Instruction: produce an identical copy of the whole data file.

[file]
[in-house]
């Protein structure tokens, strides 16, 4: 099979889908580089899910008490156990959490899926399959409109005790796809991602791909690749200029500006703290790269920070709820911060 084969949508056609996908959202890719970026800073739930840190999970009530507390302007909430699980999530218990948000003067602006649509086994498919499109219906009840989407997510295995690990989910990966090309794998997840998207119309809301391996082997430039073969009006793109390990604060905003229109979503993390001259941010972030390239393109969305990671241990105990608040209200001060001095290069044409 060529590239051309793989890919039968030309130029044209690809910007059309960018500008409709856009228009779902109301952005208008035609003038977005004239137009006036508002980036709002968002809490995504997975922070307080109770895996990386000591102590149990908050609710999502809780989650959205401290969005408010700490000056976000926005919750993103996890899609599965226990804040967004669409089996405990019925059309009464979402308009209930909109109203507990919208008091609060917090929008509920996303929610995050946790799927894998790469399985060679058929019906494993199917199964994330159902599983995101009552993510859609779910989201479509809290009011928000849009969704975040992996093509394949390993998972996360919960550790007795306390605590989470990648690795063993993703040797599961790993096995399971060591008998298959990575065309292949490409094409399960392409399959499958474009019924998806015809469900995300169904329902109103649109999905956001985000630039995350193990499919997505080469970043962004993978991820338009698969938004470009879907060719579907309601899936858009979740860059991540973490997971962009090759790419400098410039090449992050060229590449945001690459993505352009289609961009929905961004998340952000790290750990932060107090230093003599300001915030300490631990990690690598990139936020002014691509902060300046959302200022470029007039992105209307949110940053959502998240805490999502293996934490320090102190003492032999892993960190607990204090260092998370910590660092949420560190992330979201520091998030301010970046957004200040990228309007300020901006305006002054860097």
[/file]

[in-house]
């Protein structure tokens, strides 16, 4: 099979889908580089899910008490156990959490899926399959409109005790796809991602791909690749200029500006703290790269920070709820911060 084969949508056609996908959202890719970026800073739930840190999970009530507390302007909430699980999530218990948000003067602006649509086994498919499109219906009840989407997510295995690990989910990966090309794998997840998207119309809301391996082997430039073969009006793109390990604060905003229109979503993390001259941010972030390239393109969305990671241990105990608040209200001060001095290069044409 060529590239051309793989890919039968030309130029044209690809910007059309960018500008409709856009228009779902109301952005208008035609003038977005004239137009006036508002980036709002968002809490995504997975922070307080109770895996990386000591102590149990908050609710999502809780989650959205401290969005408010700490000056976000926005919750993103996890899609599965226990804040967004669409089996405990019925059309009464979402308009209930909109109203507990919208008091609060917090929008509920996303929610995050946790799927894998790469399985060679058929019906494993199917199964994330159902599983995101009552993510859609779910989201479509809290009011928000849009969704975040992996093509394949390993998972996360919960550790007795306390605590989470990648690795063993993703040797599961790993096995399971060591008998298959990575065309292949490409094409399960392409399959499958474009019924998806015809469900995300169904329902109103649109999905956001985000630039995350193990499919997505080469970043962004993978991820338009698969938004470009879907060719579907309601899936858009979740860059991540973490997971962009090759790419400098410039090449992050060229590449945001690459993505352009289609961009929905961004998340952000790290750990932060107090230093003599300001915030300490631990990690690598990139936020002014691509902060300046959302200022470029007039992105209307949110940053959502998240805490999502293996934490320090102190003492032999892993960190607990204090260092998370910590660092949420560190992330979201520091998030301010970046957004200040990228309007300020901006305006002054860097």